America's Cup to use smaller catamarans, nationality rule
SAN FRANCISCO (Reuters) - The America's Cup in 2017 will be held with a smaller version of the catamarans used in last year's regatta in San Francisco Bay and will include new crew nationality minimums, according to protocols released on Tuesday.
Owned by software billionaire Larry Ellison, Oracle Team USA beat Emirates Team New Zealand last year and as defender negotiated the rules for the next Cup with Team Australia's Hamilton Island Yacht Club, the Challenger of Record.
Among the new protocols, 2017's Cup will be sailed with a similar but smaller version of the 72-foot, wing-sail catamarans used in 2013. The new 62-foot boats, called AC62s, will be crewed by eight people, three fewer than last year.
Oracle Team, which had just one American out of a crew of 11 on board when it won in 2013, has also agreed to a new rule requiring that at least two members of the eight-person crews for each race in 2017 be nationals of the country of the yacht club represented.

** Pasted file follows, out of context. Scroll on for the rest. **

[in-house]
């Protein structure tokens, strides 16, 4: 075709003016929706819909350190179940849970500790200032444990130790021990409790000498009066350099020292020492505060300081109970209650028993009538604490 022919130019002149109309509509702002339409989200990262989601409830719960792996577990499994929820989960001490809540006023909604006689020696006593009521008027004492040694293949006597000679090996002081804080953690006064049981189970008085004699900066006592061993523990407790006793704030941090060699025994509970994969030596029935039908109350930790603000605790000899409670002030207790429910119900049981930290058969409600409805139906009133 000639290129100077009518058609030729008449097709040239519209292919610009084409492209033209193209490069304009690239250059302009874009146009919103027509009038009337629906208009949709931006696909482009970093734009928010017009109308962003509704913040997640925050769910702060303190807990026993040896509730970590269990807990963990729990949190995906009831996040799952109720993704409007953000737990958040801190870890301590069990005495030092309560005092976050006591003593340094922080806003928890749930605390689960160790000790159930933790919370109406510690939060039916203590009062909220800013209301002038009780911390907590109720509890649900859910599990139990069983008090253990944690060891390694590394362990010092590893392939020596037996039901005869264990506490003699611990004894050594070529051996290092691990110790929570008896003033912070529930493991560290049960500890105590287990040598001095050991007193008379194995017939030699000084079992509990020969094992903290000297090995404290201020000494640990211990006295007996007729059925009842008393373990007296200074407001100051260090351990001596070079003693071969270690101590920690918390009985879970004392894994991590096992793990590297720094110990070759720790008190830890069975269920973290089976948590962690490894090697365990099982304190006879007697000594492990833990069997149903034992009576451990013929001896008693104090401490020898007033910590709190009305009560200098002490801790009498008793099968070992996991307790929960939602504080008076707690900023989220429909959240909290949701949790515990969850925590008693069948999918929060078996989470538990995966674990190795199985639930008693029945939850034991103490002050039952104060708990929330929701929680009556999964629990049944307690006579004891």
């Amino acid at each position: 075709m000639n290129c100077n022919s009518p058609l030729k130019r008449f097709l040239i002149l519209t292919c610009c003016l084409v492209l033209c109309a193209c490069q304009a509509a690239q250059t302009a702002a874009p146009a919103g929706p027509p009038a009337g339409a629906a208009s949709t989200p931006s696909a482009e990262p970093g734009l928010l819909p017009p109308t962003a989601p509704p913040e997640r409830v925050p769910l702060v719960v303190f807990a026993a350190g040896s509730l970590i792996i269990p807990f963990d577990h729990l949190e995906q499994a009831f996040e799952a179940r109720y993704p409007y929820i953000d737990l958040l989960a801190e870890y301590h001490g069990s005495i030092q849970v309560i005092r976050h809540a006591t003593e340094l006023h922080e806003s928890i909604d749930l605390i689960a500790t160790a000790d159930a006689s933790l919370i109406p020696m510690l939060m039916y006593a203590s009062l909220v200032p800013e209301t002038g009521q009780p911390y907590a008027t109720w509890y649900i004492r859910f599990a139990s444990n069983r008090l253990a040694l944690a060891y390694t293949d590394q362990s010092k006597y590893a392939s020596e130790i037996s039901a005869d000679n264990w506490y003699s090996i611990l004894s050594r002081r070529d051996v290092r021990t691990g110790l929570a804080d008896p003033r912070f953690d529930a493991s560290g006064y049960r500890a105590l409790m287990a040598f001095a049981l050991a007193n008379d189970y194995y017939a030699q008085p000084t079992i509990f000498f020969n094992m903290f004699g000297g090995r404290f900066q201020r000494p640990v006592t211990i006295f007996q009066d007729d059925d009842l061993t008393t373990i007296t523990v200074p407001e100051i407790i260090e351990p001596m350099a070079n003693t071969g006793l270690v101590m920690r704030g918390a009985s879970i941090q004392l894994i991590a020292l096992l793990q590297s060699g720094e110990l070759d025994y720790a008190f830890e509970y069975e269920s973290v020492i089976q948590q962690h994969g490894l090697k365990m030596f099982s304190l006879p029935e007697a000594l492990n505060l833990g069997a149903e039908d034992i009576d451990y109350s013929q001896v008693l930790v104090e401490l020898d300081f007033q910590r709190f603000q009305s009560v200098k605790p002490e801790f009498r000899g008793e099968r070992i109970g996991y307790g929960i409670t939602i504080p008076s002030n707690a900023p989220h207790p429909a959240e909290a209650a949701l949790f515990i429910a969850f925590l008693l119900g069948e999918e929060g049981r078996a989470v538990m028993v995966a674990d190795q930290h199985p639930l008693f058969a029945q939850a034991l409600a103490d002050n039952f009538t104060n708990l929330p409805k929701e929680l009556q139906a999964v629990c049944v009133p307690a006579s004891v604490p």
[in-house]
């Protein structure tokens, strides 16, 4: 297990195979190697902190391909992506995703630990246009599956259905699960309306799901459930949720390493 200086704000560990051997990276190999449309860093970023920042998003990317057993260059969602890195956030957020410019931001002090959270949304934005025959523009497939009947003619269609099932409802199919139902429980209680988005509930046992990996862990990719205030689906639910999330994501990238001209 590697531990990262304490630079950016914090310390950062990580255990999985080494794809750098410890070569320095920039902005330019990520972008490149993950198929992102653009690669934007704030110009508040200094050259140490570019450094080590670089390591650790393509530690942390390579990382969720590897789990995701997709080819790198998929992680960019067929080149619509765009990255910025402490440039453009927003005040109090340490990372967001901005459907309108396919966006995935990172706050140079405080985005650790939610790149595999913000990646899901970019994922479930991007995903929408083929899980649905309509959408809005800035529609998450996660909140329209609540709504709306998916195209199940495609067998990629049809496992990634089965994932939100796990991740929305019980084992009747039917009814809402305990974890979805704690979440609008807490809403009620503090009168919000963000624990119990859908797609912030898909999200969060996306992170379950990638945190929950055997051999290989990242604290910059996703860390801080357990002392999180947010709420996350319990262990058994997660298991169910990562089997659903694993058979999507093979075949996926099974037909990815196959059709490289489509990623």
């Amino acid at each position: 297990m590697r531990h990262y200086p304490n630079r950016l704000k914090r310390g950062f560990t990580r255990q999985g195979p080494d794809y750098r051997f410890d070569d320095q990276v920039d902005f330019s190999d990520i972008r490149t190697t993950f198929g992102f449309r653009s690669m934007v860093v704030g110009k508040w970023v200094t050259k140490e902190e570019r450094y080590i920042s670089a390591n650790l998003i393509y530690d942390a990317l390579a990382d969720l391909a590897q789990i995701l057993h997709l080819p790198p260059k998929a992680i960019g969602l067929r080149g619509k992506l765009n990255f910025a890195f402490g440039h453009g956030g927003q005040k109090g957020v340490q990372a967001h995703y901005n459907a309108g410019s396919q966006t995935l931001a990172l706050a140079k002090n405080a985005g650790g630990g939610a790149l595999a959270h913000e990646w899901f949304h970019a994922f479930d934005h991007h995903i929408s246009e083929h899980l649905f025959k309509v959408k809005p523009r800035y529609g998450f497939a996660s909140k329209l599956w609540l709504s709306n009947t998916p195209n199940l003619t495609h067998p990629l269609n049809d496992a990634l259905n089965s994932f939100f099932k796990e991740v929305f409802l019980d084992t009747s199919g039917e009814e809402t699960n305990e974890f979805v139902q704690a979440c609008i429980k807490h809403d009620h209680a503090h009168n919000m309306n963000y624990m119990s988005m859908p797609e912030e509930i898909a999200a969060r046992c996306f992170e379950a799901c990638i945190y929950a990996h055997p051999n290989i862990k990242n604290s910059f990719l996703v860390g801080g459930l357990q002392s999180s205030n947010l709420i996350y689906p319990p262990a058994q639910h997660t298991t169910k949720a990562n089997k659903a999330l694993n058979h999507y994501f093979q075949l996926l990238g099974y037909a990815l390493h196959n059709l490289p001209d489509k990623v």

The twin-hulled AC72 yachts used in the 34th America's Cup were criticized as unstable and dangerous after a fatal training accident ahead of the regatta.
But the thrilling final races in September were a ringing vindication of Ellison's decision to transform a once-staid yachting event into a TV-friendly, extreme-sports spectacle featuring the huge catamarans flying across the Bay at 50 miles per hour.
Ellison has yet to agree on whether the next America's Cup will be held again in San Francisco. Other possible sites include Hawaii and San Diego.
(Reporting by Noel Randewich; Editing by Leslie Adler)
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